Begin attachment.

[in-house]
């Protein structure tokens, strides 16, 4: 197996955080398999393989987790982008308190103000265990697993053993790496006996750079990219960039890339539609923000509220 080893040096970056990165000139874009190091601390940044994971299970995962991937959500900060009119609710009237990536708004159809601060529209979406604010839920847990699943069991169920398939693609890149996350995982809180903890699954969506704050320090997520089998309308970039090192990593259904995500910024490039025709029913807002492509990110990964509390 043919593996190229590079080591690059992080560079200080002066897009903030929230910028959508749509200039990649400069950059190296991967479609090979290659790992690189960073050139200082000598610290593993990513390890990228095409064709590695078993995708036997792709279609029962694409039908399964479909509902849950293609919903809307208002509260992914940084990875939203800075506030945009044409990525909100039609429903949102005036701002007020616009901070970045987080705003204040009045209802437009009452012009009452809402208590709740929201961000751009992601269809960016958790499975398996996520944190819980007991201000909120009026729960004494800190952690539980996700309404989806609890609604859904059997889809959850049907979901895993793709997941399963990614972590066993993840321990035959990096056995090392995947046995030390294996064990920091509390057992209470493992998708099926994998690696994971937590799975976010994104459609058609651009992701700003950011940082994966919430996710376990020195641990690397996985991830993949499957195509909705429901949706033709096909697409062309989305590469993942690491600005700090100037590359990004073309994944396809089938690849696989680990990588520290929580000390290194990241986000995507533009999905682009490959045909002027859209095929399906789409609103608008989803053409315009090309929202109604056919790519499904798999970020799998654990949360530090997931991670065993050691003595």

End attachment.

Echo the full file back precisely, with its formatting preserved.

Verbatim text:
[in-house]
């Protein structure tokens, strides 16, 4: 197996955080398999393989987790982008308190103000265990697993053993790496006996750079990219960039890339539609923000509220 080893040096970056990165000139874009190091601390940044994971299970995962991937959500900060009119609710009237990536708004159809601060529209979406604010839920847990699943069991169920398939693609890149996350995982809180903890699954969506704050320090997520089998309308970039090192990593259904995500910024490039025709029913807002492509990110990964509390 043919593996190229590079080591690059992080560079200080002066897009903030929230910028959508749509200039990649400069950059190296991967479609090979290659790992690189960073050139200082000598610290593993990513390890990228095409064709590695078993995708036997792709279609029962694409039908399964479909509902849950293609919903809307208002509260992914940084990875939203800075506030945009044409990525909100039609429903949102005036701002007020616009901070970045987080705003204040009045209802437009009452012009009452809402208590709740929201961000751009992601269809960016958790499975398996996520944190819980007991201000909120009026729960004494800190952690539980996700309404989806609890609604859904059997889809959850049907979901895993793709997941399963990614972590066993993840321990035959990096056995090392995947046995030390294996064990920091509390057992209470493992998708099926994998690696994971937590799975976010994104459609058609651009992701700003950011940082994966919430996710376990020195641990690397996985991830993949499957195509909705429901949706033709096909697409062309989305590469993942690491600005700090100037590359990004073309994944396809089938690849696989680990990588520290929580000390290194990241986000995507533009999905682009490959045909002027859209095929399906789409609103608008989803053409315009090309929202109604056919790519499904798999970020799998654990949360530090997931991670065993050691003595």